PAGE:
[Kü698e]. Used in 1938/45 period. The cancel is "KLEIN SCHWEINBARTH / P. Drasenhofen". The letters are sanserif and there is no date so our code is gKo**. Drasenhofen is north of Wien and has postcode 2165.
[Kü1764f]. Used 23/5/1941. The cancel is "WÖSENDORF / P. Weissenkirchen i. d. Wachau". The letters are partly serif and there is no date so our code is aKo**. Weissenkirchen is postcoded 3610 and is on the Danube upstream of Krems.
All the types described above remained in use until the annexation in 1938 of Austria by Germany. This brought two changes to these Postal Agencies. They now received the name 'Posthilfsstelle' or 'Poststelle II'. Some cachets had Post replaced by über [KüD-1,2,3,4]. Others had the German zonal postcode 12a & 12b for Austria, introduced in spring 1944 although examples are rarely seen [Kü-D5,6,7].
[Kü265e]. Used 22.1.1942. The faint cancel is "Elixhausen / über Salzburg 2" in a 2-section box, the letters are 'Gothic', and there is no date so our code is aK2o.
[Kü1764g]. Used 28/5/1942. The cancel is "WÖSENDORF / über Weissenkirchen i. d. Wachau". The letters are partly serif and there is no date or stars so our code is gaKo. The illustration is in false colours so that the cancel is visible!.
Typical Post Zone 12 cancels look like this!
Immediately after the end of the war in 1945, the agency name reverted to Postablage. Wherever they had survived, the old Postablage cancellers of the First Republic were used, failing which the German Reichspost ones. The next step was the physical removal of the 12a or 12b post zone codes (and Nieder- or Oberdonau) from the Reichspost cancellers.
According to Lessig, the first new Austrian Postablage cancellers of the Second Republic were produced in March 1946. These were double-spaced rubber stamps without frames or central line; the first line contained the place-name preceded by 'Postablage', and the second line contained the post office name preceded by 'Post'. They were issued to three offices only: Postablage Ertl, Post Sankt Peter in der Au; Postablage Ingolsthal, Post Friesach, Kärnten; and Postablage Kirnberg, Post Sankt Peter in der Au.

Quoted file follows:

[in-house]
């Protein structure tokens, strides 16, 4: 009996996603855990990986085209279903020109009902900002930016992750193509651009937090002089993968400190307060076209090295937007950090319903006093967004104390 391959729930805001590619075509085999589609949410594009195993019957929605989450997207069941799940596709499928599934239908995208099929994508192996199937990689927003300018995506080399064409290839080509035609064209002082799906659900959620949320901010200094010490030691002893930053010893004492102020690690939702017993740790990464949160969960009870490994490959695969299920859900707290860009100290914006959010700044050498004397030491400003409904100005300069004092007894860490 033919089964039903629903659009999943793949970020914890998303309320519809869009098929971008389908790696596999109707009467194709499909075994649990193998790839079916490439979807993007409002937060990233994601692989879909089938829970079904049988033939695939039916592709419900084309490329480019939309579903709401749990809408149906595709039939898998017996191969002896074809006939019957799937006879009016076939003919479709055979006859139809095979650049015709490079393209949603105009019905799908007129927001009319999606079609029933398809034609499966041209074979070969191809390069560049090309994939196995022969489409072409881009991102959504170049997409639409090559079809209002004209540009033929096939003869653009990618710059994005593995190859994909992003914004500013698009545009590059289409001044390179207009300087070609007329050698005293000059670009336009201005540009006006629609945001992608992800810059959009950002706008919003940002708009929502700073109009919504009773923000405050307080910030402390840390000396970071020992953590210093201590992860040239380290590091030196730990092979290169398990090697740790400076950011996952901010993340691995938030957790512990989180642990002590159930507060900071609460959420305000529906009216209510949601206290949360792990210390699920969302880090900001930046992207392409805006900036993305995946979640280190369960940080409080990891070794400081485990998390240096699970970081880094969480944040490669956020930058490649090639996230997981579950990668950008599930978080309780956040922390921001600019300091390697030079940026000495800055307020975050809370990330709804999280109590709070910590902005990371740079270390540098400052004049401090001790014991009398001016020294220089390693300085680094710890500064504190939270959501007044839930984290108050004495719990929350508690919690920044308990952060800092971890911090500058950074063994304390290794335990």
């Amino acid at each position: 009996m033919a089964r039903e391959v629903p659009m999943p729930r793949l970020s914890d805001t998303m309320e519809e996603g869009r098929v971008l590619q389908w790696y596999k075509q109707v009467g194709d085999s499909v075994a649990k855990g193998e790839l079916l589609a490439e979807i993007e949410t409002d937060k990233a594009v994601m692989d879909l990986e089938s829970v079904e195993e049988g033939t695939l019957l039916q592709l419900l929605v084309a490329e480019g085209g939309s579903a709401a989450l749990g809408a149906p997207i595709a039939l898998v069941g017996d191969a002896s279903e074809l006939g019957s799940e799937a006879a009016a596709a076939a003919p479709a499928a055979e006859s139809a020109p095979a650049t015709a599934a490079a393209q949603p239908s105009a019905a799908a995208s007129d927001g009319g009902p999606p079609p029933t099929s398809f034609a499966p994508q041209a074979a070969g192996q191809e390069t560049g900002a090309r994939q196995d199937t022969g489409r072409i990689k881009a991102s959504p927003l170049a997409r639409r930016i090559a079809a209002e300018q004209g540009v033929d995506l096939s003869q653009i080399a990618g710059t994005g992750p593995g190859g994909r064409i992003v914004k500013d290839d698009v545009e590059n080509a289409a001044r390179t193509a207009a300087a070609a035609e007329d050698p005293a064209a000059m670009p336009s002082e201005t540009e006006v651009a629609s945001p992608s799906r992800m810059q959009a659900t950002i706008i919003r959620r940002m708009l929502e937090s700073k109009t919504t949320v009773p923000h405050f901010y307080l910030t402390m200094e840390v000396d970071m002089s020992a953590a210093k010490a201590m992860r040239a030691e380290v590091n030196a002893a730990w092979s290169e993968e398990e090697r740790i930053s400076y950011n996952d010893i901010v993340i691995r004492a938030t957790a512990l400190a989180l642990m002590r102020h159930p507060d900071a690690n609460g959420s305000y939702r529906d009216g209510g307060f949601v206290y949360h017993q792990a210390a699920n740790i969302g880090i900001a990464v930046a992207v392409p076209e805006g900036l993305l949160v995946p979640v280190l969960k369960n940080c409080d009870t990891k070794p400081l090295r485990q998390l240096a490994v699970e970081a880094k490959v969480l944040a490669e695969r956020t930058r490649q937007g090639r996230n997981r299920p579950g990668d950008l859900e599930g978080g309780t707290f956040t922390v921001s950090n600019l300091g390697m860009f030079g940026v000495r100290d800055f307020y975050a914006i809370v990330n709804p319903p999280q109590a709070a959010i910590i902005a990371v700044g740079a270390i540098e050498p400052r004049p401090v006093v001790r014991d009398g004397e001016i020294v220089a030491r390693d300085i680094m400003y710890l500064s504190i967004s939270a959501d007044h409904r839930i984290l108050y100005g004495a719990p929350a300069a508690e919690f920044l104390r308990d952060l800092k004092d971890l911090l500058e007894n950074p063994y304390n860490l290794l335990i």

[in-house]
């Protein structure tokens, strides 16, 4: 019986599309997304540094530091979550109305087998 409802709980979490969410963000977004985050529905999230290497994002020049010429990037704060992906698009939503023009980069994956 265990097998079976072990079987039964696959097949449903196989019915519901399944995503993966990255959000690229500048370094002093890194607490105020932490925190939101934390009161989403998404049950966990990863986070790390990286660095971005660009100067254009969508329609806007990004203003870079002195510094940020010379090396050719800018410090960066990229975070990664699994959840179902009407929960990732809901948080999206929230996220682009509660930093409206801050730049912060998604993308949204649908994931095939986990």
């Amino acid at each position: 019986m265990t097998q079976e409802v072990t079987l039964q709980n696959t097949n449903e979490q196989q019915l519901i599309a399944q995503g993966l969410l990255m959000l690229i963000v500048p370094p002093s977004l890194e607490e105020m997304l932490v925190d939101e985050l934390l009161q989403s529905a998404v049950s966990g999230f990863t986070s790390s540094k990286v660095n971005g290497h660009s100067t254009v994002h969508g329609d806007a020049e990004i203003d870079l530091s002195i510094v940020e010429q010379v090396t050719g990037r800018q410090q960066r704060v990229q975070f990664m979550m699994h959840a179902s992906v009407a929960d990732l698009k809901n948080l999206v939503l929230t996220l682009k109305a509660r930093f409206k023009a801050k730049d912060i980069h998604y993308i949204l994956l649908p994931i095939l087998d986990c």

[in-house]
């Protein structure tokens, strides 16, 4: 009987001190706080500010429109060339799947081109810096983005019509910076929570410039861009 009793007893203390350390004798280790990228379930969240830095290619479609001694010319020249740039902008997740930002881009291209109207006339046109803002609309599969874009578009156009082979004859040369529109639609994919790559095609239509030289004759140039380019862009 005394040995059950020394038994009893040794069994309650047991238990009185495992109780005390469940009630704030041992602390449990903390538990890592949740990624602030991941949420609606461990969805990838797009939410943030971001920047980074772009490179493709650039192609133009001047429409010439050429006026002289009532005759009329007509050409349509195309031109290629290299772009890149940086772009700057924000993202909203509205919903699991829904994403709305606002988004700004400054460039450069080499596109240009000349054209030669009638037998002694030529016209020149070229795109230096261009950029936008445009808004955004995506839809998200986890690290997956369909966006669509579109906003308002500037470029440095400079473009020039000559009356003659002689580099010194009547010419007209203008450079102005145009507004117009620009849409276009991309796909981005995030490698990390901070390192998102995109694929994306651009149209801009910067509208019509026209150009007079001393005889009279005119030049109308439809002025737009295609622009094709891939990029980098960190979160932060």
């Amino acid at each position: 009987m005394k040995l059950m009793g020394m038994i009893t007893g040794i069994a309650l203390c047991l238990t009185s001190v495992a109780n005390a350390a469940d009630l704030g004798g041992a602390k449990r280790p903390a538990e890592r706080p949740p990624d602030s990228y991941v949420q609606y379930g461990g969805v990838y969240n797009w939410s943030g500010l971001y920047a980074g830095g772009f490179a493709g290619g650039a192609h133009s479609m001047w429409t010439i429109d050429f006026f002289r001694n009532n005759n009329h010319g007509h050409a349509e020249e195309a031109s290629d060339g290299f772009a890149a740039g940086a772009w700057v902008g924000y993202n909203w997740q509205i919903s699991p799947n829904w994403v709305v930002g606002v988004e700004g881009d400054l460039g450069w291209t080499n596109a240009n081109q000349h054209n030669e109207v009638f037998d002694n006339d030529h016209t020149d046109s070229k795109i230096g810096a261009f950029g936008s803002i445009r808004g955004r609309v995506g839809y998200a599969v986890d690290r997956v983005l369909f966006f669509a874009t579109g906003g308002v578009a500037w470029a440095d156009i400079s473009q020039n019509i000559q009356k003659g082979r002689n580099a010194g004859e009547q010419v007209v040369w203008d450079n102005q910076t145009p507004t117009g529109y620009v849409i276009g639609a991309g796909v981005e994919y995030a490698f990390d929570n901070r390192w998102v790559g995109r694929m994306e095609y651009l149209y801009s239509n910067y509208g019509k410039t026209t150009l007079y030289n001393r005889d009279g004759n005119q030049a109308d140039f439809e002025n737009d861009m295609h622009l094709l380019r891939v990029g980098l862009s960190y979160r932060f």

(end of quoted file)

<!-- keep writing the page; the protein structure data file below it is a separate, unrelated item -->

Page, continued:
Lessig adds that in May 1946, most of the remaining Postablagen received their new cancellers, which differed from the March one by the omission of the word 'Postablage' in the first line. In April 1947 a new Postablage canceller subtype was introduced, differing essentially from the 1946 types by having a horizontal rule between the text lines, a full stop in the first line after the Postablage's name, and in the second line a 'P.' before the Post Office name.
Kühnel, however, states that from 1945 new Austrian 2-line rubber cancellers were introduced, with the post office name preceded by 'P.' or 'Post' [Kü-E]; at first they had no horizontal rule between the text lines, this being added to those issued later. He makes no particular comment on a Postablage prefix. While the three offices mentioned above do appear in his catalogue as 'Postablage X / Post Y', this type of canceller is listed as in use at these offices from 1949/51 only. Pre-war or modified wartime cancels were in use up till then. Indeed, Ingolsthal is listed as using a Postal Zone 12b canceller up to 1950! We will follow Kühnel's opinions.